5 Components of the Gonstead technique
Why make a decision concerning someone’s health with anything less than ALL of the available information? Every patient deserves to have correlated analysis in their clinical picture to ensure the highest level of chiropractic care in Monticello. This will ensure specificity and ultimately patient confidence in the doctor’s ability with care.
Not one thing is certain which is why we use Visualization, Instrumentation, Palpation, X-Ray, and patient symptoms to determine the exact spot that we need to adjust a patient. When all of these correlate we are more likely to give the patient a specific adjustment. The greater the specificity, the greater the change we will notice in the patient’s health. Dr. Gonstead noted that three adjustments on the wrong vertebral segment could cause a Subluxation; therefore it is extremely important to be as specific as possible.
In the Gonstead System are Full Spine, both A-P and Lateral views. The film size is 14” x 36” with the patient placed to include ishia to occiput. Full Spine films use less radiation than sectionals, provide an accurate vertebral count, provide full spinal contour representation for posture analysis with axial weight-bearing, and show problems other than the chief complaint—all of which are not attainable through the use of sectional films. Full spine X-Rays are essential to Gonstead Chiropractic. They allow us to regard the patient totally in analysis and corrective procedures.
Both Static and Motion Palpation are utilized in Gonstead Chiropractic to precisely pinpoint areas of involvement. Static Palpation is the “hands on” part of the examination. This will indicate changes in contour, tone, texture, and temperature on the patient. Motion Palpation is used to determine a subluxation and its listing.
Classically a dual probe instrument (Nervoscope or Delta-T) is used to get a bilateral temperature comparison of the spine to locate areas of inflammation. The readings obtained through instrumentation will show whether or not subluxations are present if they are being corrected, and when a correction has been attained.
We take into account all the information we can get from the patient by simply looking at them very carefully. In the Gonstead System Visualization starts from the moment the patient walks in the door. Differences in height between the ears, shoulders, and hips as well as posture and gait are useful to confirm your X-Ray and Palpation findings.
CASE MANAGEMENT (Symptomatology)
Although never used in a “cookbook” fashion, understanding problems with a patient’s health help us determine the area that a patient needs to be adjusted. Symptoms can help separate the two parts of the Autonomic Nervous System (Sympathetic and Parasympathetic) and aid us in applying a specific adjustment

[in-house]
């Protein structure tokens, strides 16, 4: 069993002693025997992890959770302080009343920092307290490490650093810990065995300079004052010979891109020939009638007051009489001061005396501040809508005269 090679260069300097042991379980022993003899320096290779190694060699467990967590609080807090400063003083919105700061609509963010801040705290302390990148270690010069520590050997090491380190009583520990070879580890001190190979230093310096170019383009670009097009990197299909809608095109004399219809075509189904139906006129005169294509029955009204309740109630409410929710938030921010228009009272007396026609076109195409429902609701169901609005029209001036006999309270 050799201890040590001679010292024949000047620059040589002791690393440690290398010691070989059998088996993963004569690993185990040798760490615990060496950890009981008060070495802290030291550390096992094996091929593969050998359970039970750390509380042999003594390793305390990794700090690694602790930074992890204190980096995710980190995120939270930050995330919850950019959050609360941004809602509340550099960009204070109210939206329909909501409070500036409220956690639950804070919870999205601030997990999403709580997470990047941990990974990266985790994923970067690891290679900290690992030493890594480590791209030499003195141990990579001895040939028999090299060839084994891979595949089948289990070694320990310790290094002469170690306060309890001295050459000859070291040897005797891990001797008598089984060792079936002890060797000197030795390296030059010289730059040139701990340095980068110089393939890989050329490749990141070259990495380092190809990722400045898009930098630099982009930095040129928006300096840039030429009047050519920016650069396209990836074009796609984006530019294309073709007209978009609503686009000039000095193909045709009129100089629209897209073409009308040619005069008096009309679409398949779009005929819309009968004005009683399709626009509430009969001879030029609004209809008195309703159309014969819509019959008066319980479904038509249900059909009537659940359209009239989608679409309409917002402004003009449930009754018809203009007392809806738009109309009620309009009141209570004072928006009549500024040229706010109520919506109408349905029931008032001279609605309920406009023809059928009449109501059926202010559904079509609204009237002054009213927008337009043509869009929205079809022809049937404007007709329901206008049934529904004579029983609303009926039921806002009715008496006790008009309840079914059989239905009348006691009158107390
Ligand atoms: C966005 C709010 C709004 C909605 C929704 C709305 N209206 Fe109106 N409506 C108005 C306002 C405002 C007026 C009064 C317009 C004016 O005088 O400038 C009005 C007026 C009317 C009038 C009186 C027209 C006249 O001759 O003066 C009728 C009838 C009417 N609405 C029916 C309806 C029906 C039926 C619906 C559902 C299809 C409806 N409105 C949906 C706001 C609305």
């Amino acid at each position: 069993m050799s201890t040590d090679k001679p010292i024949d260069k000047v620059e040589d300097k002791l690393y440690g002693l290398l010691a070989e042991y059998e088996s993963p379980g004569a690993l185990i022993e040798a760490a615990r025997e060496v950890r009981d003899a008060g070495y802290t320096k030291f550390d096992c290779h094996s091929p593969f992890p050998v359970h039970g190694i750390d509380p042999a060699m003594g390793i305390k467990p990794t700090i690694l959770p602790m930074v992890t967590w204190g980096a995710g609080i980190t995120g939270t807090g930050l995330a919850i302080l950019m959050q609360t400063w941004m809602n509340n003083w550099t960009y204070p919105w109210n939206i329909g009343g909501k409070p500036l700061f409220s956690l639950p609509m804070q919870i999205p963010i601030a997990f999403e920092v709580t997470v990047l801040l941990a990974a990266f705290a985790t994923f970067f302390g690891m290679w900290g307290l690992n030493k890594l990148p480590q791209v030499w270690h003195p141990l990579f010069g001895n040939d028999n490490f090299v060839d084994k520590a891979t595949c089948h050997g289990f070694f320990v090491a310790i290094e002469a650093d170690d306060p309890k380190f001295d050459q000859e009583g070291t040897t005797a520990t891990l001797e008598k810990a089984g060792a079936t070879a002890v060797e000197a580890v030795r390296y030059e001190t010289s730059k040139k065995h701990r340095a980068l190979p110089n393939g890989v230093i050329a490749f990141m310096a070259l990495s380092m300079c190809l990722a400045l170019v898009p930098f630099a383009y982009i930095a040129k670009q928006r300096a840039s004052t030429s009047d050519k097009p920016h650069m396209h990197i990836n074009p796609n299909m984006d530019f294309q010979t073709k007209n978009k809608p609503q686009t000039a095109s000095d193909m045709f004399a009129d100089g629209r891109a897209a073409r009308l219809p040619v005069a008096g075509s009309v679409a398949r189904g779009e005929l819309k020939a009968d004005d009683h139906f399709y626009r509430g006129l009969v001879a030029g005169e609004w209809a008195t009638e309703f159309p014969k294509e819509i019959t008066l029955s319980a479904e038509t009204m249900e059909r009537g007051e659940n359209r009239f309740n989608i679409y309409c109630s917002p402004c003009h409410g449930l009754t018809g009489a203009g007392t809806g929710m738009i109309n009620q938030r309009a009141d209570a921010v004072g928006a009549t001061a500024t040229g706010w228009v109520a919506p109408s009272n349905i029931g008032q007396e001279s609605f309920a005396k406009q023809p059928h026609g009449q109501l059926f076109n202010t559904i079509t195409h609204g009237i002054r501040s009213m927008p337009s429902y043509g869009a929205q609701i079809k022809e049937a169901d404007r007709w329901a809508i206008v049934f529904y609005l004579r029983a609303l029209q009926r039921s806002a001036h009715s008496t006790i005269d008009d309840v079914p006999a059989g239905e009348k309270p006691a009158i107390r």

In the Gonstead System, we apply all the information from these modes of analysis and correlate our findings to determine the most likely cause of the patient’s problem. After Subluxations are found, the use of the proper Gonstead technique is applied to effectively correct problem areas.
The Gonstead System focuses on the dynamics of intervertebral disc as the underlying cause of subluxations and resulting neurological dysfunction. It could then be said that Gonstead doctors are “disc doctors”.
Dr. Gonstead postulated that when the Parallel Disc relationship is compromised by vertebral misalignment the pivot point of the nucleus pulposus is compressed and puts pressure against the surrounding annular fibers damaging them.
This tissue damage creates an inflammatory response causing the disc to expand, and it is this expansion that puts pressure on the nerves in a given intervertebral foramen resulting in neurological dysfunction.
The Gonstead system says for this reason that subluxations begin at the disc, it is important to understand the stages of degeneration so as to visualize what adjusting direction and force must be applied for correction.
In the spine intervertebral discs act as both a protective cushion allowing for flexibility as well as a supportive coupling between vertebral bodies to ensure a normal and healthy range of motion.
The Nucleus Pulposus is the dense central mass that holds fluids and nutrients and functions as a pivot point or “ball bearing” during the movement of a vertebral couple. The Annulus Fibrosis is the outlying layers of fibrocartilage and collengenous fibers, much the “rings” observed in a cross-section of a tree trunk. The Annulus is anchored to the cartilaginous endplates of adjacent vertebral bodies.
Dr. Gonstead’s Level Disc Theory states that “anatomically and physiologically normal discs will allow the vertebral bodies to assume their optimum relationships”. This is observed when the vertical height of a vertebral couple is uniform 360º around with the vertebral bodies in line. This relationship is known as “Parallel Discs” and allows for equal weight-bearing, adequate nutrient supply, and optimal joint function and movement in the spine.
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